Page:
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A reliable electricity supply to encourage investment in Côte d’Ivoire




The Azito Power Expansion Project involves the expansion of an existing 288 megawatt (MW) gas-fired power plant located in Côte d’Ivoire, into a combined cycle plant, with the addition of a 140 MW heat-recovery steam turbine. The project is the third phase in the construction of the Azito power generation facility, with two earlier phases completed in 1999 and 2000.

The Ivorian privately-run power utility, Compagnie Ivoirienne de l'électricité (CIE), is the sole off-taker and will on behalf of the government pay all available capacity and energy produced by the plant. The Project will use existing infrastructure to evacuate the additional power from the power plant.

The project is being executed by an independent power producer, Azito Energie, under a government guaranteed 20-year take-or-pay Power Purchase Agreement (PPA). Azito Energie is an Ivorian limited liability firm originally majority-owned by Globeleq Generation Holdings Limited (owned by Actis Infrastructure Fund II) which is a global firm with extensive track record as an independent power producer in Africa. In February 2015, CDC Group and Norfund entered into a partnership which resulted in direct ownership of Globeleq Africa through Africa Power Limited.

Azito is a repeat client of the Bank and has benefited from senior debt amounting to USD 14 million toward the financing of Azito Phase 1 in 1998. That loan has been fully repaid together with all other debt obligations under Phases 1 and 2 of the facility.

A reliable electricity supply to encourage investment in Côte d’Ivoire

Project snapshot - Azito Power Project

Country: Côte d’Ivoire 
Sector: Power and Energy 
AfDB and related financing: The total project total cost is USD 430 million, financed through an 80% debt and 20% equity. The Bank extended a senior loan of USD 40 million and the project was financed alongside several development finance institutions (International Finance Corporation, BIO, Asian Development Bank, The Emerging Africa Infrastructure Fund), The West African Development Bank [BOAD], DEG, FMO and Proparco).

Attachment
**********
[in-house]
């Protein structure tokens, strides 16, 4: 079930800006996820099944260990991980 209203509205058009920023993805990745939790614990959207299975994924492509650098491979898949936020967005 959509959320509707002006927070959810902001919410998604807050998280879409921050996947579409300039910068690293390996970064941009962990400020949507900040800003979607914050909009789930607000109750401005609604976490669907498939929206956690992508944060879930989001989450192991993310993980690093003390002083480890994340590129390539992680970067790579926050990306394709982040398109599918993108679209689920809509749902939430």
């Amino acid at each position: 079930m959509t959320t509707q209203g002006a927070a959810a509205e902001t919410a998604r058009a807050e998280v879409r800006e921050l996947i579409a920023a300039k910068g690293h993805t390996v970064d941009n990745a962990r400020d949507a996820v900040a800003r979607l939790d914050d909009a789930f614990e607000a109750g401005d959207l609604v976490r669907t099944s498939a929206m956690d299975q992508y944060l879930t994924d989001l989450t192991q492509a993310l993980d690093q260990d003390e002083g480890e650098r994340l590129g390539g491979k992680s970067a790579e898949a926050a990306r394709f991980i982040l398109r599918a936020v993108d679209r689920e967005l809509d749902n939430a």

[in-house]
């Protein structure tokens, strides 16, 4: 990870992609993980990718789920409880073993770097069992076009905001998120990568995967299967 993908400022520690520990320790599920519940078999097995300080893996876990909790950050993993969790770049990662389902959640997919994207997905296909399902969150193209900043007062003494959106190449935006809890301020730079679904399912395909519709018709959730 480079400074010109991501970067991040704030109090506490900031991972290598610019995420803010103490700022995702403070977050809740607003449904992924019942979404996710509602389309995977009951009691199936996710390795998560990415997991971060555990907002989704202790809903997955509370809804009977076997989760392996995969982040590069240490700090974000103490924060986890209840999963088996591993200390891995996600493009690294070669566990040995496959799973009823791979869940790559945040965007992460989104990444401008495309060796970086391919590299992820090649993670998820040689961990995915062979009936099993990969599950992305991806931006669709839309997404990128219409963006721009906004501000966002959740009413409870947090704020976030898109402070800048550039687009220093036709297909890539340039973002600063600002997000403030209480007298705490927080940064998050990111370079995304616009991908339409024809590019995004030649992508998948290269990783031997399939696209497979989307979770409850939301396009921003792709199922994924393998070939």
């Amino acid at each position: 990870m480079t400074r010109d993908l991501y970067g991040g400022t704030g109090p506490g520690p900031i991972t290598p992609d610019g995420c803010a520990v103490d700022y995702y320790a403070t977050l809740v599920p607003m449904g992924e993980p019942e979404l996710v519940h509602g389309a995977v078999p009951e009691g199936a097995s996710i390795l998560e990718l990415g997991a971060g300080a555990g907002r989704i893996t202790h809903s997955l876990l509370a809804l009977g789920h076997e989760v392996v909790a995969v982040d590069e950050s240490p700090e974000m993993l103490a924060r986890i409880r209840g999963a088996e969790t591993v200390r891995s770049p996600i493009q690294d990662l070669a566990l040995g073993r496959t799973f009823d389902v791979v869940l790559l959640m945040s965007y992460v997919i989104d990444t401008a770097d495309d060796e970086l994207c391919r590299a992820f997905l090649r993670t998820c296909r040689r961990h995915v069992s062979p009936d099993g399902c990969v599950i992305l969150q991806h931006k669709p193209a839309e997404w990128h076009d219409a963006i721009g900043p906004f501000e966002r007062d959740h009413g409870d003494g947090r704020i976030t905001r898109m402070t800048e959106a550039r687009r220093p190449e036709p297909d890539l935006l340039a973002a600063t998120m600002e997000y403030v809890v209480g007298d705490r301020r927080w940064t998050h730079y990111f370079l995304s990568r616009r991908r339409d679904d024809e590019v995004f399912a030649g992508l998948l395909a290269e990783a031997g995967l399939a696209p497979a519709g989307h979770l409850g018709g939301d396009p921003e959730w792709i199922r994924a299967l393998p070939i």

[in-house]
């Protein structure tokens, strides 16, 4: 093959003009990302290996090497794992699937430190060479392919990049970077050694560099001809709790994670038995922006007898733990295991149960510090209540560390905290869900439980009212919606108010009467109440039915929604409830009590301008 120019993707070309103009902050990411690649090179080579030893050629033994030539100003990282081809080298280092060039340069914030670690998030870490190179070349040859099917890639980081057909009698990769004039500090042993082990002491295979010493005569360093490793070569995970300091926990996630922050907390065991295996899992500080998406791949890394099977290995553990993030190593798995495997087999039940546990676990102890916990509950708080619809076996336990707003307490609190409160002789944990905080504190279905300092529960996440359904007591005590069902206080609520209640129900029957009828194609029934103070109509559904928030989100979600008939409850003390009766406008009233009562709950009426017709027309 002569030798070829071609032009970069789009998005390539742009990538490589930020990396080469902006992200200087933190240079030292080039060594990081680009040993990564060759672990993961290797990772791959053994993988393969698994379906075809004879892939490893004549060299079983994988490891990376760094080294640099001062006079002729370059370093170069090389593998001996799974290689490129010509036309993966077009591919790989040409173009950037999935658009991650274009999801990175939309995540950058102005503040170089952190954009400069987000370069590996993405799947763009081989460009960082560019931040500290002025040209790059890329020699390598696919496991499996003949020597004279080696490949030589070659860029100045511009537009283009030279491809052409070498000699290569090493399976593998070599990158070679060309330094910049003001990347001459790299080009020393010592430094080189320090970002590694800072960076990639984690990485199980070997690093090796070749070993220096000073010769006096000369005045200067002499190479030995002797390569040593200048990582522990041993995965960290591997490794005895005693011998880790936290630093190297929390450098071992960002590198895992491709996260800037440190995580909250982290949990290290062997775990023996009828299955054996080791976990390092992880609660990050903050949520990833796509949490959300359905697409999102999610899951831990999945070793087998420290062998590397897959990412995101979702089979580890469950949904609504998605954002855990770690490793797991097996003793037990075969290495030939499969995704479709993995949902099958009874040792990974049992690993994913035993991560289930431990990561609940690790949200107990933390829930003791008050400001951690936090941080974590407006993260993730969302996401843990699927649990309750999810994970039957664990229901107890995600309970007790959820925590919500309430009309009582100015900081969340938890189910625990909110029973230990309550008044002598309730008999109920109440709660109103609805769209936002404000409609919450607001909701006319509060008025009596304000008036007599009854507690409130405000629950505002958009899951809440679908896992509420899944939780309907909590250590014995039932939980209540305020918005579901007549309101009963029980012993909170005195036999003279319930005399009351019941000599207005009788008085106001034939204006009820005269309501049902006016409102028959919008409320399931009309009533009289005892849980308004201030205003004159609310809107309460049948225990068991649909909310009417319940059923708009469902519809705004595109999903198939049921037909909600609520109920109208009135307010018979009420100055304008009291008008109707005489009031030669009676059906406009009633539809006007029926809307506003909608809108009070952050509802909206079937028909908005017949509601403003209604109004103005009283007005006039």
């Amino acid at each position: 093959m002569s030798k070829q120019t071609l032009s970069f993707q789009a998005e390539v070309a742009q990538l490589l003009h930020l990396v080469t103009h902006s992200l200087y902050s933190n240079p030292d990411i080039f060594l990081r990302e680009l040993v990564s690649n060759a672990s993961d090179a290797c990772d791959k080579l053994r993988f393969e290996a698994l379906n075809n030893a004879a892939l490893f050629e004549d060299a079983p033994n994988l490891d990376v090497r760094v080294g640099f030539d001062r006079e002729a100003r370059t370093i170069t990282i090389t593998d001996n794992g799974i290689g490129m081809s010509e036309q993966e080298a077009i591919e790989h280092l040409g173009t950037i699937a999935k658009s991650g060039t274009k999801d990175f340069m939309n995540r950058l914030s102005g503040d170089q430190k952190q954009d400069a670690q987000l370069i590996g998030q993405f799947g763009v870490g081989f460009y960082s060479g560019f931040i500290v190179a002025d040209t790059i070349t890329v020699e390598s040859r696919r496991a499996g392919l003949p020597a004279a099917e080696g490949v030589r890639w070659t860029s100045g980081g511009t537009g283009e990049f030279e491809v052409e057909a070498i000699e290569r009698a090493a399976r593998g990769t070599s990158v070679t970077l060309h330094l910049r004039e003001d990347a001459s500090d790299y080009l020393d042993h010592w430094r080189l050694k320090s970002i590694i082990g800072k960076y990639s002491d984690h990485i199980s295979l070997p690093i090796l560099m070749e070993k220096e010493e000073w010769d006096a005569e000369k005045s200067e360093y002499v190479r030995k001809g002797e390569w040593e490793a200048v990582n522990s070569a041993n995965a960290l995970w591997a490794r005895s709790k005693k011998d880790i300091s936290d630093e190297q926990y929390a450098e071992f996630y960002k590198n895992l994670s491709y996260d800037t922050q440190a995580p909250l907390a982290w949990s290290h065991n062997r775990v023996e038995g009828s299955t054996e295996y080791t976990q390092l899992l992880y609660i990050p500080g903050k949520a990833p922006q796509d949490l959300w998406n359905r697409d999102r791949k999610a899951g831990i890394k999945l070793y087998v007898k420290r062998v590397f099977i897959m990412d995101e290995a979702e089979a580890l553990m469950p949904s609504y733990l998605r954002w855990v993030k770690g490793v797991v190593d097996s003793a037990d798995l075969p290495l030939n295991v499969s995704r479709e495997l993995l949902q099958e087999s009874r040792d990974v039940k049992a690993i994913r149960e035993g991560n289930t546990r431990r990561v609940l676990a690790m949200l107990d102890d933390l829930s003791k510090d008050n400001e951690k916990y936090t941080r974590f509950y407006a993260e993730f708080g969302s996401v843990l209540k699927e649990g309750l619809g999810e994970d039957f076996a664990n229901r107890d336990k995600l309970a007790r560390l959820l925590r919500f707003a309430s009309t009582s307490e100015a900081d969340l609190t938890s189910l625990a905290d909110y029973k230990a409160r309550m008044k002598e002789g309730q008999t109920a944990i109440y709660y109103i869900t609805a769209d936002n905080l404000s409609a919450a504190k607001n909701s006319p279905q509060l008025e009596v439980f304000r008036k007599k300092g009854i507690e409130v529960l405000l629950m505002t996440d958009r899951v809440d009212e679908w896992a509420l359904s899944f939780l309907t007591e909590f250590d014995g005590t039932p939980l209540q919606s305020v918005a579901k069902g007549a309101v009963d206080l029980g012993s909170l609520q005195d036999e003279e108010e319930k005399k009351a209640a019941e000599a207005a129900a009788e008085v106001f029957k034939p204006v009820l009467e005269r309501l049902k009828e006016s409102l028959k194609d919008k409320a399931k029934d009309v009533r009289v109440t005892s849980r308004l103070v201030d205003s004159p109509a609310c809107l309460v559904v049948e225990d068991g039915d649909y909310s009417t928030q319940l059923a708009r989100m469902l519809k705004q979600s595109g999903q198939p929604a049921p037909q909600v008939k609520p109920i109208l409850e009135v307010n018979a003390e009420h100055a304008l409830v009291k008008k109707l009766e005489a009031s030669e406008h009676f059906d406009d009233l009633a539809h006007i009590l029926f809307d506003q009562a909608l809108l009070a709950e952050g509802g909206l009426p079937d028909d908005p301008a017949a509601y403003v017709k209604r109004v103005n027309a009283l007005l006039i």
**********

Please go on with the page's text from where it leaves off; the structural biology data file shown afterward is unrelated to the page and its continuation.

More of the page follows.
The aim of this project is to meet increasing electricity demand, especially through the development of the country’s industrial base. It also sought to improve the reliability of electricity supply in order to consolidate privatization and encourage investors to finance other projects.

Key Facts

  • The project implemented through an Engineer, Procure and Construct (EPC) contract with Hyundai of South Korea started construction in October 2013 and was expected to last 27 months.
  • The plant has been constructed on time and within schedule with Commercial Operation Date declared on June 2, 2015. Construction has remained within budget with a significant amount of contingencies unused.

The project also has strong development outcomes, including:

  • meeting Côte d’Ivoire’s growing electricity needs,
  • providing a boost to a struggling economy after the crisis,
  • the availability of a reliable and affordable electricity supply contributing to improved delivery of social services,
  • the creation of direct and indirect employment,
  • more efficient energy production in term of CO2 emission due to the efficient combined cycle technology, and enhancement of the efficiency of existing assets,
  • potential for increased electricity exports in the West Africa Power Pool through interconnections, and
  • improved quality of life in Côte d’Ivoire.


  • Conversion of the existing simple-cycle power plant of two 144 MW gas-fired turbines to a combined-cycle power plant, thereby increasing the capacity of the facility to approximately 430 MW.
  • The conversion of the Plant to combined-cycle plant will save 728,000 tons of CO2 per year.
  • Up to approximately 600 workers should be hired at the “peak workforce” phase of the construction period.
  • The project will add approximately 140 MW capacity, without requiring any additional gas supply

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